• William Lagesson got an extended look on a defence-first pairing with Adam Larsson. He played a robust game and won his share of physical battles, but brought very little in terms of offensive or even transition game. The Oilers averaged just 16.34 shots per hour that he was on the ice at 5v5, by far the lowest among the 712 NHL skaters who played at least 120 minutes. (Teammate Haas was next at 19.63, over 20% (!) higher.) He’s halfway through the 2-year pact he signed last summer, but as he enters his Draft +8 season it’s surely fair to conclude “limited upside”.
  • Slater Koekkoek signed a 1-year deal late in free agency, won some fans with his early play before getting injured. He’s poised to become UFA again, even as many folks have penciled his name in as a likely returnee. This observer is less sure about that, given the organization’s depth at left defence. Detailed write-up here.


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Right defence

  • Finally, a chance to discuss a player who has a legitimate shot to move from this group into the Core 12 next season. That would be Ethan Bear, who was a top 4 defender in his impressive rookie season in 2019-20 who found himself in a third-pairing role on many nights in 2021. Both guys who were ahead of him, Tyson Barrie and Larsson, are currently UFA. Only one of them is pat to be back — I’m guessing Larsson — with Bear well-positioned to step back into his old pairing with Darnell Nurse. He has a year to run on a bridge deal that carries a $2.0 million cap hit.
  • Evan Bouchard also projects as a Core 12 type in the future, though it’s likely he will first be eased into a third pairing role. He was blocked by all 3 of Barrie, Larsson and Bear in 2021, and played just 14 games in what many saw as a failed developmental opportunity.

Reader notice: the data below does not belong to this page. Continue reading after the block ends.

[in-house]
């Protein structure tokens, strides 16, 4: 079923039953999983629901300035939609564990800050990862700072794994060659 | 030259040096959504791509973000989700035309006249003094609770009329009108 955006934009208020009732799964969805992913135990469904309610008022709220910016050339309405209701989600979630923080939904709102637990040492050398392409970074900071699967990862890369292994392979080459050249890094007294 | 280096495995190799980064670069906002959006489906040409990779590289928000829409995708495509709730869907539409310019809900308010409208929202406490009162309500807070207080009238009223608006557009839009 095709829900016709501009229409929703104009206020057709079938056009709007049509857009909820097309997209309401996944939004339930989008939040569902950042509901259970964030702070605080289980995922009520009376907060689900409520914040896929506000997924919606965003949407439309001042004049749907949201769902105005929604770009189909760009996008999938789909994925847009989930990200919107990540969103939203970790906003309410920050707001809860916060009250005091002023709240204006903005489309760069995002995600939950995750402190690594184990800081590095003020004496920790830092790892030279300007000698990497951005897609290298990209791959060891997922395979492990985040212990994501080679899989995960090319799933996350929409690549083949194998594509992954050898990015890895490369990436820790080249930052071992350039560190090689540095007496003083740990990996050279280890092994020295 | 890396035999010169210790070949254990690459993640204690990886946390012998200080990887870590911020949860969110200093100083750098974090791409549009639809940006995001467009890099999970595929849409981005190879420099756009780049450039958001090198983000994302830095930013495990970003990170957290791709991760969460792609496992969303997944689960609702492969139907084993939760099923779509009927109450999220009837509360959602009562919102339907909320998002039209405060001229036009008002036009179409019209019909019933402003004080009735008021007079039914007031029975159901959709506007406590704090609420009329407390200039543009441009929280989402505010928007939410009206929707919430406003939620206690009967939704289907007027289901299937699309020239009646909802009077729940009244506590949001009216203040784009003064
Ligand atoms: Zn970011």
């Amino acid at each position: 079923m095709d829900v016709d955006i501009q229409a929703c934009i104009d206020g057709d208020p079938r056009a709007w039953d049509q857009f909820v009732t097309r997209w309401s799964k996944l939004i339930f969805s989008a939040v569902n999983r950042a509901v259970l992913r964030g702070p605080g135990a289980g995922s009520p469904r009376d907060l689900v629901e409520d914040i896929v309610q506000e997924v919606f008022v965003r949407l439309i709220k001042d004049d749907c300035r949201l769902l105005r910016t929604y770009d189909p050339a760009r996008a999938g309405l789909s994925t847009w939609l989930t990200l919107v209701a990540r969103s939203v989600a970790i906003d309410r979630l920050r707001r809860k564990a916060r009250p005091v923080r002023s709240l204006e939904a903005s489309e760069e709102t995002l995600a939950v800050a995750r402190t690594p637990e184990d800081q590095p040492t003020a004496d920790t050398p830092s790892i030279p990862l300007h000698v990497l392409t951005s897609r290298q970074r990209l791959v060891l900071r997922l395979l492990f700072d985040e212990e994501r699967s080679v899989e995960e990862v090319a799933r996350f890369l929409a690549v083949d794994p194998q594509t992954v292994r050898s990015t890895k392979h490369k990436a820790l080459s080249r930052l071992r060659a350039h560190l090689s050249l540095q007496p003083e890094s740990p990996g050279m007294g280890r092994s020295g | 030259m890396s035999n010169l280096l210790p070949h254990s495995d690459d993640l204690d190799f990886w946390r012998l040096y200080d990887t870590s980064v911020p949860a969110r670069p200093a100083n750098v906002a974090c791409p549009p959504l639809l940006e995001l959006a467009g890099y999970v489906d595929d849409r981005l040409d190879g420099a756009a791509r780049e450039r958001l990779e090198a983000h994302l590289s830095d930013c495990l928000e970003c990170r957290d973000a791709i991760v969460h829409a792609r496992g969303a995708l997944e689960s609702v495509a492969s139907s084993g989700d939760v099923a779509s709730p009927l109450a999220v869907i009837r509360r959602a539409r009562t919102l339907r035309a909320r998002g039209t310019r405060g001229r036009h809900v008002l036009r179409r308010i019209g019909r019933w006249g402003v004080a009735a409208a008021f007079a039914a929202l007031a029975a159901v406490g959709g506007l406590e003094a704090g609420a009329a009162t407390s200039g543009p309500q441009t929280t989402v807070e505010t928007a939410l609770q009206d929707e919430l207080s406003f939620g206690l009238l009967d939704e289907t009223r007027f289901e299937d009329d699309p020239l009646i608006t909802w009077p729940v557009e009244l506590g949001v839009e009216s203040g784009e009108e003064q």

• Mikko Koskinen had a hugely disappointing season that failed to build on what was a fairly strong 2019-20. He was OK for a while in the backup role, but struggled mightily any time he got more regular ice time. He definitively lost the #1 job to Mike Smith, whose base salary was just a third of Koskinen’s. That $4.5 million cap hit still has a year to run, leading some to speculate that the Oilers might buy him out. If they try to move him in a trade it will come with a cost of a sweetener, cap retention, and/or a hefty pact coming the other way. Detailed write-up here.
  • Alex Stalock was plucked off the waiver wire at mid-season, but came with an ongoing health issue and spent plenty of time in a non-roster position before eventually being activated as a third goalie. He played no games. He’s cheap ($785k), experienced, and might battle for a backup job in the fall, though he’s more likely to stay as the #3 man in the depth chart. That’s problematic in an organization that has 3 promising young goaltenders with North American pro contracts and limited places to play.


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19 players in all discussed here, a meaty post to say the least. Primary takeaways are three-fold:

  • too many weighty contracts in the lower echelon of the roster, and no easy path to clear them out that doesn’t leave residual dead cap space like buyouts or cap retention.
  • too few players on the list who project into the Core 12 in the near or intermediate term. I count just Bear in the former category, with Bouchard, Jones and McLeod (as the token forward) in the latter. Given all the potential vacancies due to free agency, internal help still seems to be a fair ways off.
  • including the Core 12 plus those detailed here, just 2 players (McLeod and Bouchard) on the NHL roster will still be on their Entry Level Contract in ’21-22.

Of course the club has other players in the pipeline who were outside the NHL last season, including several promising ones. We’ll dive into this last group next time.

Recently at the Cult of Hockey

STAPLES: One lesson Oilers could learn from the defending champs

McCURDY: Holland has a big problem with Oilers’ depth lines

LEAVINS: Oilers need to get better players — 9 Things

STAPLES: Evening the score for the Oilers at the 2021 NHL Draft

McCURDY: The next few weeks will define Holland as Oilers GM

Follow me on Twitter @BruceMcCurdy